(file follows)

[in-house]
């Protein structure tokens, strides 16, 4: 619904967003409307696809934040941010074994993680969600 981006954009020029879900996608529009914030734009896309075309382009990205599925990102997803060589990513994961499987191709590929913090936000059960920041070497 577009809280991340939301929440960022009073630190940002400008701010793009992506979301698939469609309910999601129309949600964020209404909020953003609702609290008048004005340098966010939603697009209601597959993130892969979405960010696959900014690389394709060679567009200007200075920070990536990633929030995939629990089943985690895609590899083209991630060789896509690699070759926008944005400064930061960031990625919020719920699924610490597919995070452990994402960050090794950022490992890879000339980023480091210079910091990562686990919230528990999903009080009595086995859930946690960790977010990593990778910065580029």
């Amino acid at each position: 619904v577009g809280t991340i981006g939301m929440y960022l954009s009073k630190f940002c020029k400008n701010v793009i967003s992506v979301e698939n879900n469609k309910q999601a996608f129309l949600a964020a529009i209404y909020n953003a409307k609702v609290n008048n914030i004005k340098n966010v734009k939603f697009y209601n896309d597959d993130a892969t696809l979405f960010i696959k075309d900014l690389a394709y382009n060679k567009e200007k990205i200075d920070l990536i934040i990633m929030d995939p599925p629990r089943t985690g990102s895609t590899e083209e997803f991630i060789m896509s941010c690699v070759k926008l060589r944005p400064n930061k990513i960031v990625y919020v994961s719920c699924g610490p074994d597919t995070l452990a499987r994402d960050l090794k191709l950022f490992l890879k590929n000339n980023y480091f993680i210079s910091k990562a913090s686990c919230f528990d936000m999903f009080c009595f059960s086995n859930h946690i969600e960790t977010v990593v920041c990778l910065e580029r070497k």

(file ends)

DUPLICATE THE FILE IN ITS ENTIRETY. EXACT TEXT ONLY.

[in-house]
């Protein structure tokens, strides 16, 4: 619904967003409307696809934040941010074994993680969600 981006954009020029879900996608529009914030734009896309075309382009990205599925990102997803060589990513994961499987191709590929913090936000059960920041070497 577009809280991340939301929440960022009073630190940002400008701010793009992506979301698939469609309910999601129309949600964020209404909020953003609702609290008048004005340098966010939603697009209601597959993130892969979405960010696959900014690389394709060679567009200007200075920070990536990633929030995939629990089943985690895609590899083209991630060789896509690699070759926008944005400064930061960031990625919020719920699924610490597919995070452990994402960050090794950022490992890879000339980023480091210079910091990562686990919230528990999903009080009595086995859930946690960790977010990593990778910065580029």
């Amino acid at each position: 619904v577009g809280t991340i981006g939301m929440y960022l954009s009073k630190f940002c020029k400008n701010v793009i967003s992506v979301e698939n879900n469609k309910q999601a996608f129309l949600a964020a529009i209404y909020n953003a409307k609702v609290n008048n914030i004005k340098n966010v734009k939603f697009y209601n896309d597959d993130a892969t696809l979405f960010i696959k075309d900014l690389a394709y382009n060679k567009e200007k990205i200075d920070l990536i934040i990633m929030d995939p599925p629990r089943t985690g990102s895609t590899e083209e997803f991630i060789m896509s941010c690699v070759k926008l060589r944005p400064n930061k990513i960031v990625y919020v994961s719920c699924g610490p074994d597919t995070l452990a499987r994402d960050l090794k191709l950022f490992l890879k590929n000339n980023y480091f993680i210079s910091k990562a913090s686990c919230f528990d936000m999903f009080c009595f059960s086995n859930h946690i969600e960790t977010v990593v920041c990778l910065e580029r070497k």